After 18 years, Rahul Mehra returns from the grave to pick up where he left off. He begins to stalk Kiran Malhotra again, only this time he becomes her escape from a tepid marriage.
This is the sequel to Yash Chopra’s 1993 blockbuster Darr. But ‘Darr 2: Love Without Fear’ is no film, TV show or web series. It’s a 17-chapter labour of love by Hayley Frances, who goes by ‘Straggletag’ on Fanfiction.net (FF).
Fan fiction is fictional writing about a character or plot from a book, movie or TV show, created by fans of that work.
FF is the world’s biggest fan fiction archive. Most of it is dedicated to Harry Potter, manga, the Marvel multiverse and the vampires from Twilight; but a growing number of its spin-offs, sequels and alternative plots are based on Indian, mainly Hindi, films. Many of these writers are Indian, but there are also fans from as far away as the US, Scotland and Indonesia.
These are fans so dedicated to Hindi movies that they spend hours on platforms like FF, Wattpad and Archive of our Own, writing fanfic that ranges in length from 500 to 100,000 words. Some have multiple chapters and a complex web of characters; others are brief, single-episode odes.
“I wanted to write a sequel to an SRK film that seemed near-impossible to continue,” says Straggletag, a 26-year-old from Scotland who is a part-time writer and photographer and has 30 fics across FF, Tumbler and Archive of our Own (a03). “I also wanted to explore Rahul’s character, figure out if he could ever be ‘normal’.”
Darr 2… has 22 reviews on FF, all appreciative. “I never thought I’d read Rahul/K-K-K-Kiran fanfiction, but here I am and I’m loving it,” reads one. “I was so riveted I am reading during a tornado warning,” says user southerngothic99. “I like your Kiran better than [the one in the] movie. Here she is more developed,” chimes a guest commenter.
This, however, is not Hayley’s most popular fic. That honour goes to An Opportunity Seized, her 32,731-word Don spin-off that has 100 reviews – no small feat, considering Bollywood fandom is still embryonic (see box above). Her body of work spans genres, with takes on Harry Potter, Twilight, the ghostbusters of Supernatural and even Serena van der Woodsen and Blair Waldorf of Gossip Girl. But Bollywood remains her favourite.
“Because in the world of fanfiction, Bollywood is still a growing fandom,” she explains. “Which means there is a chance of being more original.”
Of ships and crossovers
For every FF story that reimagines a Karan Johar film (rather common), there is a truly subversive crossover. Take Summer of the Dragonfly by Vaysh11, a Harry Potter-Draco Malfoy slash that also features SRK and a werewolf. Or Dil LOTR remix by user Mesopotamia, which transposes Lord of the Rings characters into the plot of Aamir Khan-Madhuri Dixit starrer Dil (1990).
There’s also Hum Aapke Hain Koun! The other woman to my soulmate by shannmathi, which stars not the film’s protagonists (Salman Khan and Madhuri Dixit), but Rajesh, played by Mohnish Behl in the original. As opposed to the canon where Rajesh marries Pooja (Renuka Shahane), Shannmathi’s fic pairs Rajesh with a woman named Shannaya.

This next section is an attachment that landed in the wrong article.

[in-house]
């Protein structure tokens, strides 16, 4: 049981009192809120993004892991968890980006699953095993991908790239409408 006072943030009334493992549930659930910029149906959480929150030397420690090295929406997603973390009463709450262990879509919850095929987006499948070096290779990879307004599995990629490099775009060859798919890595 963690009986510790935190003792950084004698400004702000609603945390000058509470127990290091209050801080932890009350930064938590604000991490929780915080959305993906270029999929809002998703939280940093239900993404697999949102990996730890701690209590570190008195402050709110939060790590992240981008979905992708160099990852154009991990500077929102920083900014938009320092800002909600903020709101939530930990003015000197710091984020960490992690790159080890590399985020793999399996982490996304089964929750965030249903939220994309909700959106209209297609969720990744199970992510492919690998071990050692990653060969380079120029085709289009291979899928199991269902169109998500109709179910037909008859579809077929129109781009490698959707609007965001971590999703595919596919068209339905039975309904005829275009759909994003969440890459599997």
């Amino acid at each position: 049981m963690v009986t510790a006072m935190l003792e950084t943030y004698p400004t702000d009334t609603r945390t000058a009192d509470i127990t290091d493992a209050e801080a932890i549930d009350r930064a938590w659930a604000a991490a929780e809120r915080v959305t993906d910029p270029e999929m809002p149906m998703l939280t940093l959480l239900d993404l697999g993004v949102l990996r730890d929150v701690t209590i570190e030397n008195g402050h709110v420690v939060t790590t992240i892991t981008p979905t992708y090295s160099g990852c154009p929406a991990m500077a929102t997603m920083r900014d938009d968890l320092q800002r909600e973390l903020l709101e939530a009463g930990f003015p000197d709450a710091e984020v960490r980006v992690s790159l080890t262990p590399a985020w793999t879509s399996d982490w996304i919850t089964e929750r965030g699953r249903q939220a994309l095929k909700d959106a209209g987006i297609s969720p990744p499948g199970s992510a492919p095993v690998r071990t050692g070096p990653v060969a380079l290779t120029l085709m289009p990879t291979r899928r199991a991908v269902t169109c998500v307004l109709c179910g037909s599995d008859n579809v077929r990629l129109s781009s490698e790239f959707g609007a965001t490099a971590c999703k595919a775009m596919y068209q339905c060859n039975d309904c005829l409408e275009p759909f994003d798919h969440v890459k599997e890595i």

Regardless of how ‘safe’ or divergent a story is, what binds all fanfic is a quest to shape existing worlds in new moulds. The result is an emphasis on the writer rather than the star or author who inspired their creativity in the first place. As screenwriter-filmmaker Joss Whedon (Avengers; Buffy; Firefly) once said: “Art isn’t your pet – it’s your kid. It grows up and talks back to you.”
“If you look for stories, you can find them everywhere. We combine the masala of Bollywood and the excitement of football,” says Zahra (who, like many fanfic writers, prefers not to reveal her full name). Zahra and sister Zainab are liberal arts students at Delhi University and also write together as @cristiano- on the online storytelling community, Wattpad. With 2,76,993 reads, their 56-chapter Omegle | Cristiano Ronaldo is one of the most popular Bollywood fics. A far out version of You’ve Got Mail, Omegle... stars Cristiano Ronaldo, Kriti Sanon, and the free chat platform, Omegle.
“We’re currently writing something called Snapchat (featuring footballer Karim Benzema and Ileana D’Cruz) and a sequel to Omegle…” shares Zainab. “Our reasons for choosing Kriti Sanon and Ileana are clear: Bollywood fics lean toward the same actresses (Deepika Padukone, Katrina Kaif, Alia Bhatt, Shraddha Kapoor). We chose actors who are not only uncommon, but also suit our characters’ personalities.”
Mauli Singh, also from Delhi, is the brains behind Wattpad’s 32-chapter The Story Of Us: His Destiny. With 2,43,822 reads, this medical romance has a jambalaya cast even directors with bloated budgets wouldn’t be able to assemble: Ranbir Kapoor, Alia Bhatt, Shraddha Kapoor, Priyanka Chopra, Varun Dhawan, Fawad Khan, Parineeti Chopra, Arjun Kapoor, and 13 others from film and TV. But her most experimental story is Johnny and the Hitchhikers, inspired by Ranbir Kapoor’s portrayal of Johnny Balraj in Bombay Velvet. Only here, Johnny is an insomniac who saves supernatural creatures from the clutches of humans.